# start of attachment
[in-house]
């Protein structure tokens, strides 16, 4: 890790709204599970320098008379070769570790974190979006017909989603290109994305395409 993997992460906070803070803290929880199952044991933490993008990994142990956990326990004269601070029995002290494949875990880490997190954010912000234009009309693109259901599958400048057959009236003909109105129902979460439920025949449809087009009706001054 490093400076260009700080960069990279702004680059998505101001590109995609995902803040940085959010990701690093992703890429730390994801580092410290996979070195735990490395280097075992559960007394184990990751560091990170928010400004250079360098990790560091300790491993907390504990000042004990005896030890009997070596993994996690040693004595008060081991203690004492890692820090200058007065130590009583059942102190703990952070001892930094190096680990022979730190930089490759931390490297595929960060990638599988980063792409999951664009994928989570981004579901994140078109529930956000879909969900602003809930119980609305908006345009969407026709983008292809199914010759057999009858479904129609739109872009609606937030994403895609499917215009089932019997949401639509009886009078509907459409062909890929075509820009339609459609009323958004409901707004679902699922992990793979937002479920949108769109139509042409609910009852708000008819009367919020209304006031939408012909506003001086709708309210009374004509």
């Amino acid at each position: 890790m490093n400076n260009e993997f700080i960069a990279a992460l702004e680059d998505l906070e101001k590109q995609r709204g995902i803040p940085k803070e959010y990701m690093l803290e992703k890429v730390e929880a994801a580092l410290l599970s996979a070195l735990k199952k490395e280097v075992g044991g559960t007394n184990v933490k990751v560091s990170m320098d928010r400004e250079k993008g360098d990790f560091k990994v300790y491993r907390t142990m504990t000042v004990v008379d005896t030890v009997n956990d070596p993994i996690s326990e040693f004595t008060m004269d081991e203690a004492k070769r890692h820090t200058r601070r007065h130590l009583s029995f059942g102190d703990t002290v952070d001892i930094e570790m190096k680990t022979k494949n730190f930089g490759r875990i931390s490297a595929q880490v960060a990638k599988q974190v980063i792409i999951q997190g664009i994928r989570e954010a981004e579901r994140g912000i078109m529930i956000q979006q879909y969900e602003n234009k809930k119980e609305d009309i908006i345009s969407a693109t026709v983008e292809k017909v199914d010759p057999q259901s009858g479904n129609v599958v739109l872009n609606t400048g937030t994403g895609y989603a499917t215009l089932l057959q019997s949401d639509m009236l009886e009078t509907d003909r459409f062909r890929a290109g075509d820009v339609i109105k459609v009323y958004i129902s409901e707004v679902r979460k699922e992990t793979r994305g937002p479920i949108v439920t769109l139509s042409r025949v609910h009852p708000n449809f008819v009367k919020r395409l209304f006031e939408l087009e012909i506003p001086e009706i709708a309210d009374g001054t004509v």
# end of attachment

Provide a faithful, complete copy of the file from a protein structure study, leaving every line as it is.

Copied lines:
[in-house]
């Protein structure tokens, strides 16, 4: 890790709204599970320098008379070769570790974190979006017909989603290109994305395409 993997992460906070803070803290929880199952044991933490993008990994142990956990326990004269601070029995002290494949875990880490997190954010912000234009009309693109259901599958400048057959009236003909109105129902979460439920025949449809087009009706001054 490093400076260009700080960069990279702004680059998505101001590109995609995902803040940085959010990701690093992703890429730390994801580092410290996979070195735990490395280097075992559960007394184990990751560091990170928010400004250079360098990790560091300790491993907390504990000042004990005896030890009997070596993994996690040693004595008060081991203690004492890692820090200058007065130590009583059942102190703990952070001892930094190096680990022979730190930089490759931390490297595929960060990638599988980063792409999951664009994928989570981004579901994140078109529930956000879909969900602003809930119980609305908006345009969407026709983008292809199914010759057999009858479904129609739109872009609606937030994403895609499917215009089932019997949401639509009886009078509907459409062909890929075509820009339609459609009323958004409901707004679902699922992990793979937002479920949108769109139509042409609910009852708000008819009367919020209304006031939408012909506003001086709708309210009374004509």
């Amino acid at each position: 890790m490093n400076n260009e993997f700080i960069a990279a992460l702004e680059d998505l906070e101001k590109q995609r709204g995902i803040p940085k803070e959010y990701m690093l803290e992703k890429v730390e929880a994801a580092l410290l599970s996979a070195l735990k199952k490395e280097v075992g044991g559960t007394n184990v933490k990751v560091s990170m320098d928010r400004e250079k993008g360098d990790f560091k990994v300790y491993r907390t142990m504990t000042v004990v008379d005896t030890v009997n956990d070596p993994i996690s326990e040693f004595t008060m004269d081991e203690a004492k070769r890692h820090t200058r601070r007065h130590l009583s029995f059942g102190d703990t002290v952070d001892i930094e570790m190096k680990t022979k494949n730190f930089g490759r875990i931390s490297a595929q880490v960060a990638k599988q974190v980063i792409i999951q997190g664009i994928r989570e954010a981004e579901r994140g912000i078109m529930i956000q979006q879909y969900e602003n234009k809930k119980e609305d009309i908006i345009s969407a693109t026709v983008e292809k017909v199914d010759p057999q259901s009858g479904n129609v599958v739109l872009n609606t400048g937030t994403g895609y989603a499917t215009l089932l057959q019997s949401d639509m009236l009886e009078t509907d003909r459409f062909r890929a290109g075509d820009v339609i109105k459609v009323y958004i129902s409901e707004v679902r979460k699922e992990t793979r994305g937002p479920i949108v439920t769109l139509s042409r025949v609910h009852p708000n449809f008819v009367k919020r395409l209304f006031e939408l087009e012909i506003p001086e009706i709708a309210d009374g001054t004509v």